Obama said Wednesday no man or woman has ever been more qualified for the position.

Vice President Joe Biden said of Trump that no major party nominee has been less prepared to handle the country's national security.

Clinton's running mate, Virginia Senator Tim Kaine, called Trump a "self-promoting, one-man wrecking crew."

'Too rosy picture'

Trump and his campaign have described the Democratic convention speakers as painting too rosy a picture of the state of the nation.

"I've been watching these speeches at night, and boy am I getting hit," Trump said at an event Thursday in Iowa. "I am getting hit and they don't mean it and there's a lot of lies being told."

Voters will make their choice on November 8, and the new president will take office on January 20.

Kondik said the presidential campaign could go into a lull in the month of August following the months of primary votes and this month's conventions.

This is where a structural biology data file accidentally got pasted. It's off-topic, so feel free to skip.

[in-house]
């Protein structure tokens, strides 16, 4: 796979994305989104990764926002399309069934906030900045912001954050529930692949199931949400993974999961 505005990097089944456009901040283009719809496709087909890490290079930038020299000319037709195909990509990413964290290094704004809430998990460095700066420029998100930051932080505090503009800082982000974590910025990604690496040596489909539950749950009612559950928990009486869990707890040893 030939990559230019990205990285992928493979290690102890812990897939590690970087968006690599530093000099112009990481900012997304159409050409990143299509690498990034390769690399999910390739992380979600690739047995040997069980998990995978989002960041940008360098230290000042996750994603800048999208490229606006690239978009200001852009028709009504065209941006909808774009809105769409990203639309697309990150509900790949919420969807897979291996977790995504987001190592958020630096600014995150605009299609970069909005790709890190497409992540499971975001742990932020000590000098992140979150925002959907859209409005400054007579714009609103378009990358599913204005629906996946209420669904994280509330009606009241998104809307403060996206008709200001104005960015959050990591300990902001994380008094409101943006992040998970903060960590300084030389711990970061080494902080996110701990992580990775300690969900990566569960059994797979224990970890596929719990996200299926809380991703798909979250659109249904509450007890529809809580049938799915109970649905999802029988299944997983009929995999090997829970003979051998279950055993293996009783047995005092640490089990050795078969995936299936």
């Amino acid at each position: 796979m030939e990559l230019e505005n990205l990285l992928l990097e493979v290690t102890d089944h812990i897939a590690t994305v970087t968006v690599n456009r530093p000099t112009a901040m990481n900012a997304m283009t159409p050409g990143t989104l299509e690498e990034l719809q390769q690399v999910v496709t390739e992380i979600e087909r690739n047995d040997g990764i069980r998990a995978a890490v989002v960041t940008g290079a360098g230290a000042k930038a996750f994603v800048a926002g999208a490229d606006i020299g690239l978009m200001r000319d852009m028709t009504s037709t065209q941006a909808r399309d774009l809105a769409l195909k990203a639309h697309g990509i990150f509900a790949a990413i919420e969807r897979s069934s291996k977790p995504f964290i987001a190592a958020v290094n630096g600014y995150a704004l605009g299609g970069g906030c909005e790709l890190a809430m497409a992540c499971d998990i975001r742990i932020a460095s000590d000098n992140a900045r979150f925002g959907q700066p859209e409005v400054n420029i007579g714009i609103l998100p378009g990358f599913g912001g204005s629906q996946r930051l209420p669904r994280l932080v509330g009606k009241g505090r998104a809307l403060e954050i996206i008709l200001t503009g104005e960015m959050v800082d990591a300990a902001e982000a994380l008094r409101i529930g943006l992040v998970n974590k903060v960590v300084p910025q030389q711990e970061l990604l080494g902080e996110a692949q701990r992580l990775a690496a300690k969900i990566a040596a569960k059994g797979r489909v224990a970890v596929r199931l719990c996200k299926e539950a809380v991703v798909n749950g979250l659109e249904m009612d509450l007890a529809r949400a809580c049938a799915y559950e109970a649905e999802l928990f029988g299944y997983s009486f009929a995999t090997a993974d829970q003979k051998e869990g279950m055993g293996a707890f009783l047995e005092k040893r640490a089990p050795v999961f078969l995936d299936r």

"The conventions were early this year, you've got the Olympics coming in August," Kondik said. "It's just kind of a month where there's not a whole lot of news typically. So maybe we've got kind of a high point of the campaign now and then it will taper off just a bit between now and Labor Day and then get going again."

Kondik also said the majority of voters have already made up their minds, and that the conventions help solidify those choices.

"That's not to say things can't change between the end of the convention bounce and election day," he said. "There aren't a whole lot of persuadable people out there still. But there are also a higher number of undecided voters than there usually are, so we'll just have to see how it shakes out."

Elizabeth Cherneff contributed to this story.